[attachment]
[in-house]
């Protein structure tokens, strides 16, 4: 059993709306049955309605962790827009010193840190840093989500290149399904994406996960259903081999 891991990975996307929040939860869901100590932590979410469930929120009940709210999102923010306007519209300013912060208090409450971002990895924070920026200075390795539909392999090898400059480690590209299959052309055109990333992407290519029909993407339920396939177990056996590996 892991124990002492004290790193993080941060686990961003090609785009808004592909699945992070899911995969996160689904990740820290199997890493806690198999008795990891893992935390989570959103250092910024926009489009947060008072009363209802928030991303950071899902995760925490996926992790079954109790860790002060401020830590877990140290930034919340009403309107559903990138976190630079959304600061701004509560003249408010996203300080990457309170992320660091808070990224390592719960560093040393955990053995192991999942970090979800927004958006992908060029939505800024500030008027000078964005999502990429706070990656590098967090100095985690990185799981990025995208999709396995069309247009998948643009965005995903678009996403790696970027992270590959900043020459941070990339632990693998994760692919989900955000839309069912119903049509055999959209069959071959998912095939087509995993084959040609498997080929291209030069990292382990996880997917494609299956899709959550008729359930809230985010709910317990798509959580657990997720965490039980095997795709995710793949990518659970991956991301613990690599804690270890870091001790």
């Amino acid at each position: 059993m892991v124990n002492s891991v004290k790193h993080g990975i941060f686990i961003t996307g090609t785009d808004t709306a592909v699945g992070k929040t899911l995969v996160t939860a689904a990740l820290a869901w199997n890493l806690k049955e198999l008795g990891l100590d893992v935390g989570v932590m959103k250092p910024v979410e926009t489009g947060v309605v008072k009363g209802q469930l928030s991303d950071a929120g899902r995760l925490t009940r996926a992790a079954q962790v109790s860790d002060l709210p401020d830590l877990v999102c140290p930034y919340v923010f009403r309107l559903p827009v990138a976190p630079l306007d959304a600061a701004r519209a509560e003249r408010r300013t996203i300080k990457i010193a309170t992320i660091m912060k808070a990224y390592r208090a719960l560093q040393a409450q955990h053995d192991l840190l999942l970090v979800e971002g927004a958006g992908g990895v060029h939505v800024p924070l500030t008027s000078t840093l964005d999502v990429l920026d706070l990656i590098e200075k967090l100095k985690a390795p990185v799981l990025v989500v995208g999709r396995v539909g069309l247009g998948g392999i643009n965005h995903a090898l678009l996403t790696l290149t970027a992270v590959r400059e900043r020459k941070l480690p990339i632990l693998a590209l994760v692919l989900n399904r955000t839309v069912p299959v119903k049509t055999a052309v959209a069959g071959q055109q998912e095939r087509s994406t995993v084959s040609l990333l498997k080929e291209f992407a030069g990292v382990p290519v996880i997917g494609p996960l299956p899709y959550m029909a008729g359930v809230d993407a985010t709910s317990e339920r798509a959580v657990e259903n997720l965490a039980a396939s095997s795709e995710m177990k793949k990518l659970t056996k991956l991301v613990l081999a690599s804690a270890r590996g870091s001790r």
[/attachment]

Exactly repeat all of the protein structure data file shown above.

[in-house]
């Protein structure tokens, strides 16, 4: 059993709306049955309605962790827009010193840190840093989500290149399904994406996960259903081999 891991990975996307929040939860869901100590932590979410469930929120009940709210999102923010306007519209300013912060208090409450971002990895924070920026200075390795539909392999090898400059480690590209299959052309055109990333992407290519029909993407339920396939177990056996590996 892991124990002492004290790193993080941060686990961003090609785009808004592909699945992070899911995969996160689904990740820290199997890493806690198999008795990891893992935390989570959103250092910024926009489009947060008072009363209802928030991303950071899902995760925490996926992790079954109790860790002060401020830590877990140290930034919340009403309107559903990138976190630079959304600061701004509560003249408010996203300080990457309170992320660091808070990224390592719960560093040393955990053995192991999942970090979800927004958006992908060029939505800024500030008027000078964005999502990429706070990656590098967090100095985690990185799981990025995208999709396995069309247009998948643009965005995903678009996403790696970027992270590959900043020459941070990339632990693998994760692919989900955000839309069912119903049509055999959209069959071959998912095939087509995993084959040609498997080929291209030069990292382990996880997917494609299956899709959550008729359930809230985010709910317990798509959580657990997720965490039980095997795709995710793949990518659970991956991301613990690599804690270890870091001790």
């Amino acid at each position: 059993m892991v124990n002492s891991v004290k790193h993080g990975i941060f686990i961003t996307g090609t785009d808004t709306a592909v699945g992070k929040t899911l995969v996160t939860a689904a990740l820290a869901w199997n890493l806690k049955e198999l008795g990891l100590d893992v935390g989570v932590m959103k250092p910024v979410e926009t489009g947060v309605v008072k009363g209802q469930l928030s991303d950071a929120g899902r995760l925490t009940r996926a992790a079954q962790v109790s860790d002060l709210p401020d830590l877990v999102c140290p930034y919340v923010f009403r309107l559903p827009v990138a976190p630079l306007d959304a600061a701004r519209a509560e003249r408010r300013t996203i300080k990457i010193a309170t992320i660091m912060k808070a990224y390592r208090a719960l560093q040393a409450q955990h053995d192991l840190l999942l970090v979800e971002g927004a958006g992908g990895v060029h939505v800024p924070l500030t008027s000078t840093l964005d999502v990429l920026d706070l990656i590098e200075k967090l100095k985690a390795p990185v799981l990025v989500v995208g999709r396995v539909g069309l247009g998948g392999i643009n965005h995903a090898l678009l996403t790696l290149t970027a992270v590959r400059e900043r020459k941070l480690p990339i632990l693998a590209l994760v692919l989900n399904r955000t839309v069912p299959v119903k049509t055999a052309v959209a069959g071959q055109q998912e095939r087509s994406t995993v084959s040609l990333l498997k080929e291209f992407a030069g990292v382990p290519v996880i997917g494609p996960l299956p899709y959550m029909a008729g359930v809230d993407a985010t709910s317990e339920r798509a959580v657990e259903n997720l965490a039980a396939s095997s795709e995710m177990k793949k990518l659970t056996k991956l991301v613990l081999a690599s804690a270890r590996g870091s001790r």